Print

16/07/2016 - David Cameron looks after the workers

David Cameron officialDavid Cameron looks after the workers - well, some of them at least. He handed his political advisors golden goodbyes in one of his last decisions as Prime Minister.

Cameron’s spin doctors and aides were already to contractual severance pay worth a total of £747,045 — equivalent to 4.5 months’ pay each — after their boss decided to resign.

But before leaving No 10 he demanded his political cronies, who were earning up to £140,000 a year, get another six months’ wages as an end-of-run bonus.

They will pocket an extra £282,892 — raising the bill for taxpayers to £1,029,938.

Civil servants, have faced pay cuts and job losses since the Tories took power in 2010. Their Unions were, understandably, angry.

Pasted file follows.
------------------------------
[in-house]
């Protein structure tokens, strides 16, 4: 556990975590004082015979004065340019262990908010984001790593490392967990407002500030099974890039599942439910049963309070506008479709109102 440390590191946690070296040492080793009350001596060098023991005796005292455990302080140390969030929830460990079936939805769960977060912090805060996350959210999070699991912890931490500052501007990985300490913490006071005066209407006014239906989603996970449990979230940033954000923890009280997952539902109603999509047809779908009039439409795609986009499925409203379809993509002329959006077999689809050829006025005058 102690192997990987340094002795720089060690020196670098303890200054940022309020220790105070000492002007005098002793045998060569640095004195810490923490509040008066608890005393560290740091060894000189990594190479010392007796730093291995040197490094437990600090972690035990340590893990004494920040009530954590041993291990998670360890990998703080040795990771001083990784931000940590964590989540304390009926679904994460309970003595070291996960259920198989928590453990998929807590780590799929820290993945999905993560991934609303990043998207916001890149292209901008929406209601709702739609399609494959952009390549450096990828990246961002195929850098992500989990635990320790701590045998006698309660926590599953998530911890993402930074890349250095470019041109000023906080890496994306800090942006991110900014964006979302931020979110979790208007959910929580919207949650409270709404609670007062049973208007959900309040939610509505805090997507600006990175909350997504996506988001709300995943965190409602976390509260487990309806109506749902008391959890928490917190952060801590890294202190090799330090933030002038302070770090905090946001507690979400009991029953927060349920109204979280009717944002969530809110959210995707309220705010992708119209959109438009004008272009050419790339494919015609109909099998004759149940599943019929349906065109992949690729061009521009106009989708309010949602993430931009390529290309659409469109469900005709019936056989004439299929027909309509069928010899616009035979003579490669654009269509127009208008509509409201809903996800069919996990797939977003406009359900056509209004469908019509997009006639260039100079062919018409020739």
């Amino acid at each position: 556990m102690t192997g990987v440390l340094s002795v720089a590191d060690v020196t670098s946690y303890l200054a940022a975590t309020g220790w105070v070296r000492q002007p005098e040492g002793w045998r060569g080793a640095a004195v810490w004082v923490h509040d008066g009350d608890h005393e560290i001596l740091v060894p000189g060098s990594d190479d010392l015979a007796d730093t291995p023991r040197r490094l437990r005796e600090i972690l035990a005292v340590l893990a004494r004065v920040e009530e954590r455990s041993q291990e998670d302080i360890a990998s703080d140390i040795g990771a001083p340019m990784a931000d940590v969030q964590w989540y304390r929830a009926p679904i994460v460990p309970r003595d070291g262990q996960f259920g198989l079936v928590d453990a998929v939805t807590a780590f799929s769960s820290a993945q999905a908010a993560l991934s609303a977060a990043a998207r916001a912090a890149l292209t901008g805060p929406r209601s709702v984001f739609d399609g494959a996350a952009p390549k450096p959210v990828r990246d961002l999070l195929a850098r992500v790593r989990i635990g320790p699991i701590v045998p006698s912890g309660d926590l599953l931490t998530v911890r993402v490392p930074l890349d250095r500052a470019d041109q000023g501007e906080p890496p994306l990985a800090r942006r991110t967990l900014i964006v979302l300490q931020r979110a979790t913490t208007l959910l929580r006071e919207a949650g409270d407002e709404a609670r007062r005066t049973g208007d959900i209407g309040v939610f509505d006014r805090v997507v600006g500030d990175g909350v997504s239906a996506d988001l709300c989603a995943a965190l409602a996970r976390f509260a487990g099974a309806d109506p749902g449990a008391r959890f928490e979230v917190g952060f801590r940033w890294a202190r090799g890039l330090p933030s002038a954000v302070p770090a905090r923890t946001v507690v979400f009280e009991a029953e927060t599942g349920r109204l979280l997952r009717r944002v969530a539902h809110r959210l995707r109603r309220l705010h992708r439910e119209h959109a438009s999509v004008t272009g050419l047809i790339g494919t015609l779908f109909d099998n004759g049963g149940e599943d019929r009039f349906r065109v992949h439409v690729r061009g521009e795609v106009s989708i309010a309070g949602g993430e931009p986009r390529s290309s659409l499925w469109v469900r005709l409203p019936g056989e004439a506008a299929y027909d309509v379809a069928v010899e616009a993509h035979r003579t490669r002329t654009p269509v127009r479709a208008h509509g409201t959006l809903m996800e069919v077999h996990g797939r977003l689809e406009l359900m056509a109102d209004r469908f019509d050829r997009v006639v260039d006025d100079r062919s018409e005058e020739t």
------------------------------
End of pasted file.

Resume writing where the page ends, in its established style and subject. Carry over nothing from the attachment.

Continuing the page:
A PCS union spokesman said: “We’re appalled that Cameron would seek to reward his political staff in this way, as civil servants have been told they must face further cuts to their redundancy terms.

“It’s that kind of cronyism that gives politics a whiff of corruption and erodes public trust.”

Prospect deputy general secretary Garry Graham said it displayed “breathtaking arrogance, hypocrisy and disdain for civil servants.”

He added: “Cameron clearly feels guilty that his staff are losing their jobs because of his failures. Perhaps he could explain why he didn’t make a special case for thousands of civil servants who have lost their jobs since 2010 and left on reduced terms?”

Cameron took the decision despite the advice of Civil Service chief executive John Manzoni, who opposed the non-contractual payoff. He said:

“My strong advice is that we continue to abide by the provisions in their contracts of employment”.

“The contract itself is designed to provide some degree of security for individuals who take on these roles in the knowledge their appointments may come to an end at short notice.”

Mr Manzoni said he would only proceed with the pay off if he received a “written direction” from the Prime Minister.

On Wednesday, Cameron used his final day in office to order the payments through his principal private secretary Simon Case.